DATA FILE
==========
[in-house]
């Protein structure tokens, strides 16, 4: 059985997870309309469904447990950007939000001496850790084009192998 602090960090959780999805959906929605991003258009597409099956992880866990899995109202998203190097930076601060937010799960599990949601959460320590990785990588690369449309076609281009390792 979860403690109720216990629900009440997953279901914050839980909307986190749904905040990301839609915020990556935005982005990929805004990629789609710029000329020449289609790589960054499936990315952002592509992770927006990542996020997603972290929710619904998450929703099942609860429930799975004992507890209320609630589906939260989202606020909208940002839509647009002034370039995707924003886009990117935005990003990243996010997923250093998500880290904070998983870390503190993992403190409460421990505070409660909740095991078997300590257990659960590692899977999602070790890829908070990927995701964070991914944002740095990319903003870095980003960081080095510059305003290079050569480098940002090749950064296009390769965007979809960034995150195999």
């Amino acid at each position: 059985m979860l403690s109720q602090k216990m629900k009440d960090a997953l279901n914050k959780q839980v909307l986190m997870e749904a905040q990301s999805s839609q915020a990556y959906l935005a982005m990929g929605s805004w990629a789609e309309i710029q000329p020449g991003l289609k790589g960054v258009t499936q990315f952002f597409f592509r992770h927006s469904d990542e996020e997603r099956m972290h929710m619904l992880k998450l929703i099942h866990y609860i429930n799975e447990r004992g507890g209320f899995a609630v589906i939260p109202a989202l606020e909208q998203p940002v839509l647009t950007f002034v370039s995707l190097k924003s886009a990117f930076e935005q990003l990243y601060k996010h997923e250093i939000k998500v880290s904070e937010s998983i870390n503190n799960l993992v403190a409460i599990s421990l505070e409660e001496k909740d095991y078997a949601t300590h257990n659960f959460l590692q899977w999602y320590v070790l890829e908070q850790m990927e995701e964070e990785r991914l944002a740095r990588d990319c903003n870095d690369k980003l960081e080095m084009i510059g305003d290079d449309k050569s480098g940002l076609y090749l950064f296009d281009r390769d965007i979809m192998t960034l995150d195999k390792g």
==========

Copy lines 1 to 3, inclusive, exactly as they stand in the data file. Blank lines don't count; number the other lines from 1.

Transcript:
[in-house]
């Protein structure tokens, strides 16, 4: 059985997870309309469904447990950007939000001496850790084009192998 602090960090959780999805959906929605991003258009597409099956992880866990899995109202998203190097930076601060937010799960599990949601959460320590990785990588690369449309076609281009390792 979860403690109720216990629900009440997953279901914050839980909307986190749904905040990301839609915020990556935005982005990929805004990629789609710029000329020449289609790589960054499936990315952002592509992770927006990542996020997603972290929710619904998450929703099942609860429930799975004992507890209320609630589906939260989202606020909208940002839509647009002034370039995707924003886009990117935005990003990243996010997923250093998500880290904070998983870390503190993992403190409460421990505070409660909740095991078997300590257990659960590692899977999602070790890829908070990927995701964070991914944002740095990319903003870095980003960081080095510059305003290079050569480098940002090749950064296009390769965007979809960034995150195999």
């Amino acid at each position: 059985m979860l403690s109720q602090k216990m629900k009440d960090a997953l279901n914050k959780q839980v909307l986190m997870e749904a905040q990301s999805s839609q915020a990556y959906l935005a982005m990929g929605s805004w990629a789609e309309i710029q000329p020449g991003l289609k790589g960054v258009t499936q990315f952002f597409f592509r992770h927006s469904d990542e996020e997603r099956m972290h929710m619904l992880k998450l929703i099942h866990y609860i429930n799975e447990r004992g507890g209320f899995a609630v589906i939260p109202a989202l606020e909208q998203p940002v839509l647009t950007f002034v370039s995707l190097k924003s886009a990117f930076e935005q990003l990243y601060k996010h997923e250093i939000k998500v880290s904070e937010s998983i870390n503190n799960l993992v403190a409460i599990s421990l505070e409660e001496k909740d095991y078997a949601t300590h257990n659960f959460l590692q899977w999602y320590v070790l890829e908070q850790m990927e995701e964070e990785r991914l944002a740095r990588d990319c903003n870095d690369k980003l960081e080095m084009i510059g305003d290079d449309k050569s480098g940002l076609y090749l950064f296009d281009r390769d965007i979809m192998t960034l995150d195999k390792g």